Manas Mehrotra is the Chairman of 315Work Avenue, a leading co-working company. Manas is also the Managing Director of NestaVera Group of Companies, a well-diversified group having businesses spread across several sectors and verticals like education, real estate, co-working, trading, and Angel Funding. He has been an investor in real estate since the early part of his career. Portfolio of Manas consists of various commercial projects and residential projects across the country. He is also a Trustee at Greenwood High International School. Manas is also a Director at Darshita Exim – a company involved in International Trading business, which has exposure in China, Hong Kong, Singapore, Dubai, and the USA.
The past few years have witnessed an unparalleled success for the co-working juggernaut in India. This accelerated growth has stemmed from the revolutionary shift in the Indian traditional workspace to a more flexible, accessible and affordable co-working space. The present disruption due to Covid-19 is seen as temporary as the co-working industry is expecting a resurgence as the economy emerges out of lockdown. However, medium- to long-term fundamentals remain sound as corporate occupiers seek out alternative options to reduce costs and capital expenditure. As a result, even the most conventional occupiers are now seeing the merit in co-working. The post lockdown scenario is set to bring in a wave of new opportunities for the co-working players. There will be a lot of focus on distancing measures and communication protocols to ensure a safe working environment.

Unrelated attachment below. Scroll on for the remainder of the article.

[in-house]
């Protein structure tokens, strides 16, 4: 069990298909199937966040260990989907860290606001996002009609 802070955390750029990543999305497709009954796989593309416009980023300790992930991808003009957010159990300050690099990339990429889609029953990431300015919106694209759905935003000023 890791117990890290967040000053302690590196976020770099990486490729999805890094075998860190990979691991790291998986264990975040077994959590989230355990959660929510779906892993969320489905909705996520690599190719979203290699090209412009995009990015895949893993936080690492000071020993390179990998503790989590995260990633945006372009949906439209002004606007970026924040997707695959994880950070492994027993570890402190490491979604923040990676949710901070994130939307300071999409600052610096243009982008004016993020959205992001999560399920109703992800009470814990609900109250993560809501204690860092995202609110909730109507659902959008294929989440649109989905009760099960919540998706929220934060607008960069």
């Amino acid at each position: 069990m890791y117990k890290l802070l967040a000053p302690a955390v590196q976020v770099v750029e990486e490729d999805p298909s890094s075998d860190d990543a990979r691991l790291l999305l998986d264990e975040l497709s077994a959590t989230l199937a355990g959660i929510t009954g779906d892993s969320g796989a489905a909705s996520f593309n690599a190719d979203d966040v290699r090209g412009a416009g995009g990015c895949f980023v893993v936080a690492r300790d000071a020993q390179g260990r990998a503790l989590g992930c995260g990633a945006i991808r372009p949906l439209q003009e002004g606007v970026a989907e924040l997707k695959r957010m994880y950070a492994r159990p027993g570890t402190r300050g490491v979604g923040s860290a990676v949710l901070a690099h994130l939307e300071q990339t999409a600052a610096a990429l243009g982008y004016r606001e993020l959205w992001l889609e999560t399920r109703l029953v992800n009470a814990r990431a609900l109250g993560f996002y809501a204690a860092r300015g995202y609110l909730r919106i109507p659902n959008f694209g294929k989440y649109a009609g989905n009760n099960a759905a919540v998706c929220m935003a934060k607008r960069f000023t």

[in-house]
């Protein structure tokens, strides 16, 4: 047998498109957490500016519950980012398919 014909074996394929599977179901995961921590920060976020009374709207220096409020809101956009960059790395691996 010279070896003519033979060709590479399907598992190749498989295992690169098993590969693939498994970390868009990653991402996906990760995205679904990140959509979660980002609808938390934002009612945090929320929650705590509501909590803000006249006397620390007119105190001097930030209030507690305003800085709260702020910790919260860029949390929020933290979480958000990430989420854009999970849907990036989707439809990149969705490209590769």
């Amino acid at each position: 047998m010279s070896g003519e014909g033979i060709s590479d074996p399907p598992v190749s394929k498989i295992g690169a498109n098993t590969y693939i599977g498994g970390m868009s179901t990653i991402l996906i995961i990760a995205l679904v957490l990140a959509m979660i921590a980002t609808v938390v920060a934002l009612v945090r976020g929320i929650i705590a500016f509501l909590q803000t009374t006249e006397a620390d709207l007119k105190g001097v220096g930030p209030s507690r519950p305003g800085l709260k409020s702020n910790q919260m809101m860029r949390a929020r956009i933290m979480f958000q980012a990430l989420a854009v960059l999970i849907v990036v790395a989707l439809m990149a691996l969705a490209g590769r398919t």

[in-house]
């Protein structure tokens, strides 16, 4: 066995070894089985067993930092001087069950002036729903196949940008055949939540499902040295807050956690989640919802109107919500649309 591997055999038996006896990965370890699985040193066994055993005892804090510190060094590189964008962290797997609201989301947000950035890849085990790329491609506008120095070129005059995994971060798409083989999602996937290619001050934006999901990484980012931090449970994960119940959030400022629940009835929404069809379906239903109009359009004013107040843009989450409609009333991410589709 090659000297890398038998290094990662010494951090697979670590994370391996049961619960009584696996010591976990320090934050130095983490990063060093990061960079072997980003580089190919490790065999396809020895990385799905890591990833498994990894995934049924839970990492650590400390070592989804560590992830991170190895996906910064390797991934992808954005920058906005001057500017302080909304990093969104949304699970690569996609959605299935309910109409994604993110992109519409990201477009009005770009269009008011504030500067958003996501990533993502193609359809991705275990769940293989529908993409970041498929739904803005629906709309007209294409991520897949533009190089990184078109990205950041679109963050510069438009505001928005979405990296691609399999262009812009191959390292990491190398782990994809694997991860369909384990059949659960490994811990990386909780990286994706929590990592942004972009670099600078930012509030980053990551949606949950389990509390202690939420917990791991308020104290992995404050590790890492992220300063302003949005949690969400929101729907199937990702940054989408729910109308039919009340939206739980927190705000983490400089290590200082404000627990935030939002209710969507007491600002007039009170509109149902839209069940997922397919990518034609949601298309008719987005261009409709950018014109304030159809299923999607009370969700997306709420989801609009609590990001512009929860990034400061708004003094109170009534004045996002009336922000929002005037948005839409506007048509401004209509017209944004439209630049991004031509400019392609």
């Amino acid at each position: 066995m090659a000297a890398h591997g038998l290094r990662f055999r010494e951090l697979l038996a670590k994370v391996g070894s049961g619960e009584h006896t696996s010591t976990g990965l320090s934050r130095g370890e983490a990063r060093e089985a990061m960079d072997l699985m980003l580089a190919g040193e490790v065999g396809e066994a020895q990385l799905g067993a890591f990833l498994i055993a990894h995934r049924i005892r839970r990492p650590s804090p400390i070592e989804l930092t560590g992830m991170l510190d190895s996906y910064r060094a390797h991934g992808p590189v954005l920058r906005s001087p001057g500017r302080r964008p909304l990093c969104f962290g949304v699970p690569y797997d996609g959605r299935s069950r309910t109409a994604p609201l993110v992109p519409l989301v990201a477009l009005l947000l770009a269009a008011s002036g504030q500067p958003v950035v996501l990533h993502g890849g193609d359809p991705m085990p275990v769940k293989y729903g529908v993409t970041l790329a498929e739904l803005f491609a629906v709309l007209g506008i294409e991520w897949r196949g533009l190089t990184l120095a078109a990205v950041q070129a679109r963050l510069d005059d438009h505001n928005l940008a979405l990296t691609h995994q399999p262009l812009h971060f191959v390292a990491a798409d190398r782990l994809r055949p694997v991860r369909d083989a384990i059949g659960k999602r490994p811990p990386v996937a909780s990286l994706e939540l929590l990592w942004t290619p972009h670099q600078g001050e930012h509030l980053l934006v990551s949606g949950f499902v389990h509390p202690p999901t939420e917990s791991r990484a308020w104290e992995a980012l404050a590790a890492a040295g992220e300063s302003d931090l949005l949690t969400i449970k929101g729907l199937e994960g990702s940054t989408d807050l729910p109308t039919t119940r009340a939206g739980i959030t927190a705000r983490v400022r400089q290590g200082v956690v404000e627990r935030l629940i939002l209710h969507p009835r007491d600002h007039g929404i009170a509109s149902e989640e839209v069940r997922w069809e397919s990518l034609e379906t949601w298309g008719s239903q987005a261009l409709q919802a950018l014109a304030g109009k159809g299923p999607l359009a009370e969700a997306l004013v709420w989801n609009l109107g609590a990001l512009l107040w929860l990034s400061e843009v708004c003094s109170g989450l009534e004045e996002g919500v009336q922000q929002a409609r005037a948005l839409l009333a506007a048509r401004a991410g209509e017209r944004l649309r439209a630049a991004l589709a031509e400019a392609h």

Flexible workspaces are a practical choice as companies rise up to face the new normal. The key aspect that will favour this segment post-COVID-19 apart from the premium facility management is de-densification. The segment will also see the adoption of high levels of hygiene and other measures that will attract businesses. It will also attract companies previously not exposed to co-working and its benefits. Co-working segment is best placed to cater to these flexible demands.
With the impact of the pandemic taking effect during Q2 2020, a decline in absorption was seen across all the markets. As per a recent report, while the five major cities of Bengaluru, Mumbai, Chennai, Hyderabad and Kolkata saw absorption of approximately 4.42 million sqft office space during Q2 2020, depicting a steep decline of 54% over the absorption observed in Q2 2019. However, notwithstanding the crisis at hand, Bengaluru continued to lead the way with 45% share of the total absorption in these five cities.
There are many important factors that explain why co-working will bounce back post-pandemic:
Work from home has its own challenges